Spiritual Reading


The first and principal command that the Lord imposes on us all is to love Him with our whole heart; Thou shalt love the Lord thy God with thy whole heart. (Deut. vi. 5). Because He loves us intensely, He wishes to be loved ardently by us. Hence, He so pressingly demands our love and calls for our heart: My son, give me thy heart. (Prov. xxiii. 26). And what, says Moses, does the Lord demand of you, but that you love him with your whole heart. What doth the Lord thy God require of thee, but that thou love him, and serve the Lord thy God with all thy heart. (Deut. x. 12). To our love He promises Himself as a reward. I am thy reward exceeding great. (Gen. xv. i). To their faithful subjects the monarchs of the earth give riches and honours; but to those who love Him our God gives nothing less than Himself. But though our love should receive no other reward, for us it should be enough to know that God loves those that love Him. He frequently declares in the Scriptures that He loves all who love Him. I love them that love me. (Prov. viii. 17). In another place He says: He that abideth in charity, abideth in God, and God in him. (1 Jo. iv. 16). And Jesus Christ has said: He that loveth me, shall be loved by my Father; and I will love him. (Jo. xiv. 21).

All our perfection, then, consists in the love of God; for, as St. Augustine says, love is the only virtue that unites us to God. All other virtues, without charity, profit us nothing; but charity brings with it all virtues; for, as the Apostle teaches (1 Cor. xiii. 4)--it is patient, it is kind, it is not puffed up, it is not ambitious of honours, it seeks not its own interest, but suffers all things, believes all things, and hopes for all things. Love, says the same Apostle, is the fulfilment of the law. (Rom. xiii. 10). Hence, St. Augustine said: "Love, and do what you wish" "Ama, et fac quod, vis." He that loves another is careful not to give him the least displeasure, and studies to do everything in his power to please him. Hence, also, the soul that loves God abhors as death the smallest offence against His Divine Majesty, and endeavours to the best of her ability to please Him.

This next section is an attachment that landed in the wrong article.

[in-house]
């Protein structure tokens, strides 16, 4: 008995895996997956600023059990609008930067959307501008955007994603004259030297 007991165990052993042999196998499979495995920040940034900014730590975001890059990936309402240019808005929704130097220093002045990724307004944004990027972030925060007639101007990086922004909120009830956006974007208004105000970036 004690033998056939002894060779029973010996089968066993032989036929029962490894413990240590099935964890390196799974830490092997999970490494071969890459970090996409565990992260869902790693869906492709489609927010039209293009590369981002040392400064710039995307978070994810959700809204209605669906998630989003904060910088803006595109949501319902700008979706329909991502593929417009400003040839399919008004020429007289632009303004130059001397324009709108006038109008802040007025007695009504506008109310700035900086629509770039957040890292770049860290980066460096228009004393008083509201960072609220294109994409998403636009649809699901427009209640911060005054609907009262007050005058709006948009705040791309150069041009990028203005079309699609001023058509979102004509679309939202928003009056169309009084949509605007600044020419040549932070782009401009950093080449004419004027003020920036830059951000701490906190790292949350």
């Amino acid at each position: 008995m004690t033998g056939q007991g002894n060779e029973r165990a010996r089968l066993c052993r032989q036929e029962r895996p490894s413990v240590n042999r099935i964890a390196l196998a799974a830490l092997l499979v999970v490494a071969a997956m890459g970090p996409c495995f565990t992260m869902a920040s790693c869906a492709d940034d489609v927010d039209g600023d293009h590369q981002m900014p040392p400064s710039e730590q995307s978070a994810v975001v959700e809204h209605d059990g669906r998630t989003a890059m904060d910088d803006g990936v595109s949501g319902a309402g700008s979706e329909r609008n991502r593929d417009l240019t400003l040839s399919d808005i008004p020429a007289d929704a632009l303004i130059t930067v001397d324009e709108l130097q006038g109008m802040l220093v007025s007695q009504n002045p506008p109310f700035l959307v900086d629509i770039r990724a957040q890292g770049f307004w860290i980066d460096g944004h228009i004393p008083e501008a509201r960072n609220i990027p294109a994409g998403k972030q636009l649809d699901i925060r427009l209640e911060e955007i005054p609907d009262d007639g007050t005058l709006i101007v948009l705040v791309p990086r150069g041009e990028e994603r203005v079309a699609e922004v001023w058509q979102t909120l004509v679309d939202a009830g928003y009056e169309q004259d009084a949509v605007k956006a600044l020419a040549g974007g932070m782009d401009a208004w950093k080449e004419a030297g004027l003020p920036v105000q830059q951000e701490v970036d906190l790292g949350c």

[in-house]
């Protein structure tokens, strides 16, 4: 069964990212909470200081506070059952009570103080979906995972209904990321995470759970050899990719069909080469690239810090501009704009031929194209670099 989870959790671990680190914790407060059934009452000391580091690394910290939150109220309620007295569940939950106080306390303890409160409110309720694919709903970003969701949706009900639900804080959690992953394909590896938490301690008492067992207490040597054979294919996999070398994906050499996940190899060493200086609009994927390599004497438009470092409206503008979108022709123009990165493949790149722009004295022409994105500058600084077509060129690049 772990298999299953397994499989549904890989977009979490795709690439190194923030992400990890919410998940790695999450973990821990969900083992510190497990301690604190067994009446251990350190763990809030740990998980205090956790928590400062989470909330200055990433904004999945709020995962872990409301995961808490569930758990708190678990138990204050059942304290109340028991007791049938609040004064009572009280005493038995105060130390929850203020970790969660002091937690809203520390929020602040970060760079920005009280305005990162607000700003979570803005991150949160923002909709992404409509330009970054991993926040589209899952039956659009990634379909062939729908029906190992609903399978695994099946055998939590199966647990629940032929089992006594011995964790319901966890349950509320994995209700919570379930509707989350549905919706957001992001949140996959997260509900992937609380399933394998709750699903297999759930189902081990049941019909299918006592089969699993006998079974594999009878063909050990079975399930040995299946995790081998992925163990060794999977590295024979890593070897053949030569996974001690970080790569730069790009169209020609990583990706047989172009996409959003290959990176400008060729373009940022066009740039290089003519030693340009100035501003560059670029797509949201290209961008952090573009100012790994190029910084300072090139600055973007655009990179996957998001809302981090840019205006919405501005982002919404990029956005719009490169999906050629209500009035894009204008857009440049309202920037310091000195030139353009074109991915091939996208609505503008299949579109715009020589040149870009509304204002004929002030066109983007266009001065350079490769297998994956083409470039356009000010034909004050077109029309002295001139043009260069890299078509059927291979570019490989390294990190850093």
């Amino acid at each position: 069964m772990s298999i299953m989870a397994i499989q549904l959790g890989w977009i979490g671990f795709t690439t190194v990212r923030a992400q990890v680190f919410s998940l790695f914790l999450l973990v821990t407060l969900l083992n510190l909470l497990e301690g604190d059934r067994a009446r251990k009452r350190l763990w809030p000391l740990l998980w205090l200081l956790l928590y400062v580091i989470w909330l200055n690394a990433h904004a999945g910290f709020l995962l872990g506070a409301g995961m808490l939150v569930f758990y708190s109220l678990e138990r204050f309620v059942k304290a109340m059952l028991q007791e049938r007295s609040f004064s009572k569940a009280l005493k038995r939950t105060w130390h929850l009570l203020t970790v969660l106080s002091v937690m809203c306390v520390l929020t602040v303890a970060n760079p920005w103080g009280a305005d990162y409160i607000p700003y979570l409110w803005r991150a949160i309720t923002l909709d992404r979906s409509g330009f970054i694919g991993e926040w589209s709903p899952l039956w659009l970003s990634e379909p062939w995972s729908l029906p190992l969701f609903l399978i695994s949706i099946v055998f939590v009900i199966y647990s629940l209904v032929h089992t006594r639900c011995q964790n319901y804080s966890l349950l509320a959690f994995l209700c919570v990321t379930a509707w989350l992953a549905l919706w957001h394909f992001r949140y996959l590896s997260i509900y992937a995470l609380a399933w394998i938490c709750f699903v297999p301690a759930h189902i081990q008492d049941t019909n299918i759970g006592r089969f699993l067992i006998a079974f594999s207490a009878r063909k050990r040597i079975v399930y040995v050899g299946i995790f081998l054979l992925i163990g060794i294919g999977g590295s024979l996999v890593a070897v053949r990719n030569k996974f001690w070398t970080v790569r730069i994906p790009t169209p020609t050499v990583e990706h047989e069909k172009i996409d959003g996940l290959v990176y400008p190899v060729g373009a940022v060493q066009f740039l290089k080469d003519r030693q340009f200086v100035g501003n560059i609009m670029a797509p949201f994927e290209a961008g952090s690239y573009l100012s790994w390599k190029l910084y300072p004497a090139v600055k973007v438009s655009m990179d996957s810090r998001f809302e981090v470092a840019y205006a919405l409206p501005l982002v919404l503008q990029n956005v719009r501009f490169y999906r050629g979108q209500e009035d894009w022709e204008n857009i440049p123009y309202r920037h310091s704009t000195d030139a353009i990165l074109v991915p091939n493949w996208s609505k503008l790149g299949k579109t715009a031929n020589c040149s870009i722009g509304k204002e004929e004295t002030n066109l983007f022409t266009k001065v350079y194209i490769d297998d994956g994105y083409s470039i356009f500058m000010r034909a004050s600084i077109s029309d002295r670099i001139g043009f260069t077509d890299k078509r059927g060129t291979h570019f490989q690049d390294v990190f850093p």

Let it be remembered that perfect charity consists in loving God for His own sake. To love God as the Author of our felicity is the love of concupiscence, which, strictly speaking, belongs not to charity, but to hope; to love God because He deserves to be loved, because He is Infinite Goodness, is the love of friendship, or true charity. But it is necessary to observe that hope is in no way opposed, nor any obstacle to perfect charity. In admitting a state of charity that excluded all hope the Bishop of Cambrai fell into an error which was condemned. We love God, because on account of His perfections He deserves to be loved, and we would love Him though there were no reward for loving Him; but since He wishes to give us a reward, and even commands us to hope for it, we are bound to hope for it and to desire it. Besides, to desire Paradise in order to possess God, and to love Him better, is true and perfect charity; for eternal glory is the consummation of love. There the soul, entirely forgetful of herself, and divested of all self-love, loves God with all her strength, and with a most pure love; it is thus that the Saints in bliss happily lose themselves in God.

If we knew that in an earthly kingdom there was a prince, beautiful, holy, and learned, kind and merciful, surely he would win our affection, though he had conferred no favour upon us. But what are the amiable qualities of such a prince compared with the perfections of God? God possesses all perfections, and possesses them in an infinite degree. He has all the qualities that can render Him amiable: He is infinite goodness, infinite beauty, infinite wisdom, and infinite mercy. Hence His goodness of itself merits all our love. In the Lives of the Fathers of the Desert it is related that in the desert there were two monks who were brothers; to one of them the devil said that the other was doomed to perdition. The simple monk believed the fiend and was greatly afflicted. Being asked one day the cause of his affliction, he answered that it was revealed to him that his brother was doomed to hell. He then humbly answered: "If such be the will of the Lord, may it be forever blessed; but still I will love Him to the utmost of my power in this life, for I love Him neither through fear of hell, nor through the hope of Heaven, but only because He deserves to be loved." On the following night an Angel appeared to the deluded monk and told him that his brother's name was written among the number of the Elect.